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DOI

10.22543/7674.62.P346350

Abstract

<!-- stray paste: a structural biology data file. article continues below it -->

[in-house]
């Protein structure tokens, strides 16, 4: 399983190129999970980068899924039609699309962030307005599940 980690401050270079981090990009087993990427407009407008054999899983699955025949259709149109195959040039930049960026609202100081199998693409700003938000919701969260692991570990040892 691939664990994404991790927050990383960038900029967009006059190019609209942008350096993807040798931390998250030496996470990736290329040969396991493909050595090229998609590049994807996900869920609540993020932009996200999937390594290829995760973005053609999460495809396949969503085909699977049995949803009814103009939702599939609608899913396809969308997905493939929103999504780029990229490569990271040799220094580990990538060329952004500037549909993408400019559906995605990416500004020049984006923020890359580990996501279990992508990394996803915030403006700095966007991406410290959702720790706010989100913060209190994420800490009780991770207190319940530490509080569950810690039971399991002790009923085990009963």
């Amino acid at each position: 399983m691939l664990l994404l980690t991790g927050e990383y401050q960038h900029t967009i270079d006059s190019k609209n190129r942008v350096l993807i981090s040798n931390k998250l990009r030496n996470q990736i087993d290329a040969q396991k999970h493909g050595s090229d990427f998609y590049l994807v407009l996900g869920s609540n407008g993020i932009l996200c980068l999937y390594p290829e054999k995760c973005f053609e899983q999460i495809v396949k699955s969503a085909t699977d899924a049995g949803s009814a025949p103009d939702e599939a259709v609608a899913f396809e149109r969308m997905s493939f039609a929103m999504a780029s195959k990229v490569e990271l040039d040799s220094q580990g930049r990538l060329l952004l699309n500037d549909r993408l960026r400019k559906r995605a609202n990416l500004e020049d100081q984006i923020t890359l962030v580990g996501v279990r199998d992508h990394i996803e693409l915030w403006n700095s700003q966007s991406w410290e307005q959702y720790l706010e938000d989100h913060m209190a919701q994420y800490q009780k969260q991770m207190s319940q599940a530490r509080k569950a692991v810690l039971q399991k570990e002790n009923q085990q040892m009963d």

Introduction. Achalasia is defined as incomplete or even absent relaxation of the lower esophageal sphincter secondary to the chronic degeneration of unspecified etiology of the myenteric nerve plexus. Material and method. The retrospective study extended over 1 year. The collected variables were: age, sex, type of surgical intervention, intraoperative manometry results, and postoperative complications. Results. We identified 8 patients. The mean operative time was 100 minutes. The use of manometry determined an increase in time of 30 to 40 minutes. Manometry was successfully achieved in all cases, although in one case the sensor could not pass through the lower esophagus, so a prior pneumatic dilation was required. Manometry has proven useful during fundoplication as it offers a direct view of the pressure produced when knots set at 12 - 15 mmHg with a length of 4-5 cm were tightened. Of the 8 patients, 6 required an increase in the length of the resection of the esophagus after the results of the intraoperative manometry were reviewed. Conclusion. In our opinion, after reviewing our experience and the literature data, intraoperative manometry should become a standard procedure in the laparoscopic treatment of achalasia.

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